This is a Conservative Jewish synagogue?
As I looked at all of you from my place on the bima on the second day of Rosh Hashanah, I was thinking, “Where exactly is all the doom and gloom we read about in the Jewish press? From all the articles and essays, one would think that the entirety of Conservative Judaism was in trouble.” Yet you were all there, strong in numbers and spirit, singing the High Holiday tunes you love, reaching to honor the Torah in the processional, eager to hear the message of the sermon. Orangetown Jewish Center, tucked into a neighborhood close to the border of Rockland county, New York and
Bergen county, New Jersey, looks small and unassuming from the outside. Within its walls, however, on this second day of the New Year, members of forty years sat together with members who joined this past year and ten guests who joined us through the ticket bank of the Rockland Jewish Initiative (RJI). Hundreds joined together in the sanctuary, another couple of hundred prayed in the Havurah minyan. Families with babies and toddlers celebrated the day in a Torah for Tots service, and grade school children participated in an interactive Rosh Hashanah experience led by three of our young adults.
On the first day of Rosh Hashanah families with young children and unaffiliated Jews from Rockland and Bergen joined us for a family service just before more than one hundred of us walked a mile together to a stream for the ritual of Tashlich (throwing away the bread crumbs of our sins). Everywhere I looked, I saw Jewish people looking for something meaningful and finding it. Who could blame me for feeling optimistic as we enter the new year?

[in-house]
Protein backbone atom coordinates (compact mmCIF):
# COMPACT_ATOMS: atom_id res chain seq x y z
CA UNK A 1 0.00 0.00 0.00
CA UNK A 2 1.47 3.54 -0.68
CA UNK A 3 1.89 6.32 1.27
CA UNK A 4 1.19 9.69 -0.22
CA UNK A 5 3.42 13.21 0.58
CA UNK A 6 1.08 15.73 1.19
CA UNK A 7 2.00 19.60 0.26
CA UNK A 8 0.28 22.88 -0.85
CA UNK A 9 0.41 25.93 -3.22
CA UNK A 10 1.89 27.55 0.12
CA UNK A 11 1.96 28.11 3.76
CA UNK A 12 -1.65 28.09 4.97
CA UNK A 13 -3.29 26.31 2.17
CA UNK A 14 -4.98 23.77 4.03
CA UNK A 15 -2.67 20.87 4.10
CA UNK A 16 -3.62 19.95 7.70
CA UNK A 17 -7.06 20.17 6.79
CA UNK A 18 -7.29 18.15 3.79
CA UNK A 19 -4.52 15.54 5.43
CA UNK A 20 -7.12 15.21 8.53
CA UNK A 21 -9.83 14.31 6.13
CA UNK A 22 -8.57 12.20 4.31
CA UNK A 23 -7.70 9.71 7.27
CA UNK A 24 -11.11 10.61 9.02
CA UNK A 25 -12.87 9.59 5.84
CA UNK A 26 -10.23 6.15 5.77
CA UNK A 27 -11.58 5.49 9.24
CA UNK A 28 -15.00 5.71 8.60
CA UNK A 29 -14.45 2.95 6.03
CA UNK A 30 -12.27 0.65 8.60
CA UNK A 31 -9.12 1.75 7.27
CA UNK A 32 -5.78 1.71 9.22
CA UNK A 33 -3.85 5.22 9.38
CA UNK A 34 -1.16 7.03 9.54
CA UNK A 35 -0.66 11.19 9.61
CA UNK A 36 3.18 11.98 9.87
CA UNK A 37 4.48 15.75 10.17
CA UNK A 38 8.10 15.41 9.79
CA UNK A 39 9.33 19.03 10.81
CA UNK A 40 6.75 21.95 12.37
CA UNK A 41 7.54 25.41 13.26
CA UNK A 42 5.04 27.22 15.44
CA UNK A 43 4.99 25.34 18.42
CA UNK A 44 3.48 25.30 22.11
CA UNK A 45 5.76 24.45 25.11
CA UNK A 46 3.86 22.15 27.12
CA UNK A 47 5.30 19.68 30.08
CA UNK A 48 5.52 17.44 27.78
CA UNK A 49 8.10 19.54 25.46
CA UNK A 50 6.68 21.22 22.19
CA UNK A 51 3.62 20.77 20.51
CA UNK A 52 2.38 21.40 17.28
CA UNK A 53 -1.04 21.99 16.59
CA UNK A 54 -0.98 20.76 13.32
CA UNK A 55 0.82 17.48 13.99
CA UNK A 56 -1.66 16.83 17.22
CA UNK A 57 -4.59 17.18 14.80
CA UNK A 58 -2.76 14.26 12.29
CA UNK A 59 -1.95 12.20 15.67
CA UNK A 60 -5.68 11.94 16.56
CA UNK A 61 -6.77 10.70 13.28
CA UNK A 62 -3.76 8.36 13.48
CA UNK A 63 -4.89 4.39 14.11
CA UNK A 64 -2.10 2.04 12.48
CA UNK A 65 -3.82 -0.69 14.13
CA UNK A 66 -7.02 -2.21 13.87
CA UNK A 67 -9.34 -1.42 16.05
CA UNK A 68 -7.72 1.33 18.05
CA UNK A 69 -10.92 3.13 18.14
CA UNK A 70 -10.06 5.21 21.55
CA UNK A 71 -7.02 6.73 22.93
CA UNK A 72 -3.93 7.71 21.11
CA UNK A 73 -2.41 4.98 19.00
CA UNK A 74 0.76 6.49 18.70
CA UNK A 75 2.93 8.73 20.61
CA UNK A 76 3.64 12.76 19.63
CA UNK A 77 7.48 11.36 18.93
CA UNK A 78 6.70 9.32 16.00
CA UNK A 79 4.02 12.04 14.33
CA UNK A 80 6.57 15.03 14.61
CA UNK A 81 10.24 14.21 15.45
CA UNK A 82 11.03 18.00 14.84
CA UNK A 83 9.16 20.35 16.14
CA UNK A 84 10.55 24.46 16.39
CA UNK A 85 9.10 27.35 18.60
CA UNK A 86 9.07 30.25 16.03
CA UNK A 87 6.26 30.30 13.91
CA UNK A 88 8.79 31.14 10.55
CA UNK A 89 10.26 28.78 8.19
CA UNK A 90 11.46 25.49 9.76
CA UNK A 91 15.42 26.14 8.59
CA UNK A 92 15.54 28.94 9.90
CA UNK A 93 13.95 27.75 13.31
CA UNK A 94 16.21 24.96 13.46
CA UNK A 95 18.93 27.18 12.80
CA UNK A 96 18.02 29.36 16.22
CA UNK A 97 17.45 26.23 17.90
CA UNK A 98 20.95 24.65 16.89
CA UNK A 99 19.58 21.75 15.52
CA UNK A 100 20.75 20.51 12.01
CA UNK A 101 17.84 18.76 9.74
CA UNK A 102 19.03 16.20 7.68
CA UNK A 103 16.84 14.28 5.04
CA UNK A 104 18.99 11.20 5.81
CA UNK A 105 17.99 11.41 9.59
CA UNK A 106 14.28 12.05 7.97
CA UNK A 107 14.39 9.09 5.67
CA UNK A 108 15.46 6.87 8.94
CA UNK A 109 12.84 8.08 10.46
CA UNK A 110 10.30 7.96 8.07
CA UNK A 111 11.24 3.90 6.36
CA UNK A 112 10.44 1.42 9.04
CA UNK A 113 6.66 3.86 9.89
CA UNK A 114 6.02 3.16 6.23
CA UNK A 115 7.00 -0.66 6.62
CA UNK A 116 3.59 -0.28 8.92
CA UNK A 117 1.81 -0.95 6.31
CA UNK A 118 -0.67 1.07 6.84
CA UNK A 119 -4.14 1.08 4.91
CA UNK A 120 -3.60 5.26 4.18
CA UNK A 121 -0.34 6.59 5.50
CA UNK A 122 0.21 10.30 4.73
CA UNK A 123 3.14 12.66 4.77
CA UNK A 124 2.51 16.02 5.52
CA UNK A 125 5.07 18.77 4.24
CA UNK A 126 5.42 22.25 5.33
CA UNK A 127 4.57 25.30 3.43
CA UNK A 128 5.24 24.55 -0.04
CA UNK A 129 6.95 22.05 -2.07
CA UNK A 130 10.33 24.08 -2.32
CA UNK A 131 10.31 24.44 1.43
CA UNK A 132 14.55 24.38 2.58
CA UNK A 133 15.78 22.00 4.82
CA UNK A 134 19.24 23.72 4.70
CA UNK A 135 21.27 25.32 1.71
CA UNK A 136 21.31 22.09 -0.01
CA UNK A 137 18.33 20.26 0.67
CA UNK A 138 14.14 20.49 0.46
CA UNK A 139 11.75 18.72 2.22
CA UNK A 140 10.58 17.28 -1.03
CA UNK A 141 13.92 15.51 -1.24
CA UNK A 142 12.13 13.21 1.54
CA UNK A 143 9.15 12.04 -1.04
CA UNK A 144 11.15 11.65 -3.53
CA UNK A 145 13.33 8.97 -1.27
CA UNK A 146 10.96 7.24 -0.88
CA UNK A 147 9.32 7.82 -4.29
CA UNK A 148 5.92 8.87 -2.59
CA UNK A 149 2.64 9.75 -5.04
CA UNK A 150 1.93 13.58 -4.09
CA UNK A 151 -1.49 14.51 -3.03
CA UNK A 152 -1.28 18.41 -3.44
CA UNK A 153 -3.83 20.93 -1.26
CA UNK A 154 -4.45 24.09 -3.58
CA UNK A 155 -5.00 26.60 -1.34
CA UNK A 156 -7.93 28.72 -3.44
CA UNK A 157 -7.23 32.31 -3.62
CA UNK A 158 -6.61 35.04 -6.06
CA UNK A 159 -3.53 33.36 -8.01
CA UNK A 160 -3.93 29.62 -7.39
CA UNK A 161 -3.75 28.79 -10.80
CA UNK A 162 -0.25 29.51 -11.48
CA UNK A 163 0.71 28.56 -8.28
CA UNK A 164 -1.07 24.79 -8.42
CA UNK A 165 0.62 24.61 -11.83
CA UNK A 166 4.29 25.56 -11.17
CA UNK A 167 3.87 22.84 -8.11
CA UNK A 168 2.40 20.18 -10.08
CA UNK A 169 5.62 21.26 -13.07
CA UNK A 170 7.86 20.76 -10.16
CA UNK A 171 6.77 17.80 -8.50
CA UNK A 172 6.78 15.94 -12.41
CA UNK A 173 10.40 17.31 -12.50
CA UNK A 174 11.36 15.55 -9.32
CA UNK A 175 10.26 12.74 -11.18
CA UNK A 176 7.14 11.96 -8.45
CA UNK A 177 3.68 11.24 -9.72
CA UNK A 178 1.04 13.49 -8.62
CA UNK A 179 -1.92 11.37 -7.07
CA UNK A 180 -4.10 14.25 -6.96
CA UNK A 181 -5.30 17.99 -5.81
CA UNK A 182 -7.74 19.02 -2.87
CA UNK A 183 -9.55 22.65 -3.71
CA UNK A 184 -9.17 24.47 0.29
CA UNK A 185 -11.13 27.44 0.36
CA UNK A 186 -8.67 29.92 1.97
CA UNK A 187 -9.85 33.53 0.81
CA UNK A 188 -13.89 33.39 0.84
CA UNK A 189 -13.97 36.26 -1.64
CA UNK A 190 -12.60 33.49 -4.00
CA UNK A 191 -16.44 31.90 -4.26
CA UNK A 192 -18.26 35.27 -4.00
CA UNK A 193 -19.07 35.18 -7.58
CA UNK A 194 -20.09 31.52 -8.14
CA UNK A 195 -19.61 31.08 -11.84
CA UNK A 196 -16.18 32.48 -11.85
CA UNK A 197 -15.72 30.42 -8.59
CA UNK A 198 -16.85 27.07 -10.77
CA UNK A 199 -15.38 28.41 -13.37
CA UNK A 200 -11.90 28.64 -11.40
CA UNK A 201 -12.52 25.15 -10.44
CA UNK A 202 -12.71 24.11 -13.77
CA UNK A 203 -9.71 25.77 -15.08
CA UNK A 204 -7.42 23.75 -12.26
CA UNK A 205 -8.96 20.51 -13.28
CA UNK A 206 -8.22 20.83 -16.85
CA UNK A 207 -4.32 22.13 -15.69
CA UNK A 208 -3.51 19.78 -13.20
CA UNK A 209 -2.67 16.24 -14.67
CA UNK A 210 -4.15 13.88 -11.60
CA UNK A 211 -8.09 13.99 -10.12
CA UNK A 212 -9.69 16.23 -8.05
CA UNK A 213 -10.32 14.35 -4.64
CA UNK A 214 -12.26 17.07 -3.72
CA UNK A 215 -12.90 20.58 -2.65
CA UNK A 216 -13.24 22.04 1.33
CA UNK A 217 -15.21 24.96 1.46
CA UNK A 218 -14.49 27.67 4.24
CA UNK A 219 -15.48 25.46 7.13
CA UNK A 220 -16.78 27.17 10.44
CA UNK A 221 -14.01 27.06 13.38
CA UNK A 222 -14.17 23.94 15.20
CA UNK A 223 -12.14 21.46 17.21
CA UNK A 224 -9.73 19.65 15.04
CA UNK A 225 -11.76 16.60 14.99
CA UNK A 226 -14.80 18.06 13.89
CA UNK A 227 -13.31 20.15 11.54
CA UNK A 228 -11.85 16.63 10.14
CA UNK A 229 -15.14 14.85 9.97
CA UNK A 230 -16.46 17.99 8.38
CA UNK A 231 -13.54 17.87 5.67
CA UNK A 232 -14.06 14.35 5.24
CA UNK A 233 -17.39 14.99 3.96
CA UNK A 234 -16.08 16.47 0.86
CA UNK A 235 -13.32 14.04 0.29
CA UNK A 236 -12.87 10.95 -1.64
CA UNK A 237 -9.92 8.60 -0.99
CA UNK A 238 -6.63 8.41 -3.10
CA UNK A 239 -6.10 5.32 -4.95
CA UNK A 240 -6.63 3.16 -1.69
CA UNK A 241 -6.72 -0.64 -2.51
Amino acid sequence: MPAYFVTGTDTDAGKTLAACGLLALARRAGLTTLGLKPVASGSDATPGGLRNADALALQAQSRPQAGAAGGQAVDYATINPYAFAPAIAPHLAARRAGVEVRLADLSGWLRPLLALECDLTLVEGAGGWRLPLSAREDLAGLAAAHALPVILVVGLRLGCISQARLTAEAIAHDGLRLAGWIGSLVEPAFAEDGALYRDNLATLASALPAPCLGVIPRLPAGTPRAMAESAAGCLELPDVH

There are those, perhaps, who wonder about our congregants who come to synagogue just for the High Holy Days. There are people who judge our “Three time a year Jews.” Rabbi Scheff and I feel quite differently about those who join us each year for Rosh Hashanah and Yom Kippur. We are delighted to see our congregation turn out in full. In our view, Jewish people who look at their calendars, see the Jewish New Year and begin making plans to celebrate and observe… are Jews who are keeping the sacred brit (covenant) of God and the Jewish people. Every year, there are some congregants who are moved by their experiences on the High Holy Days to come see what all the excitement at Orangetown Jewish Center is about on the other days of the year.
Someone might attend a class, a Shabbat service, a holiday celebration or a volunteer experience. I am confident that if that seeking congregant is you, what you will find at OJC is a vibrant, welcoming home of egalitarian, Conservative Judaism. If you are looking for a way in, please contact us Rabbi.Scheff@theojc.org and Rabbi.Drill@theojc.org. We cannot wait to welcome you home. G’mar chatimah tovah. May you be sealed for a joyous and meaningful new year.
Rabbi Paula Mack Drill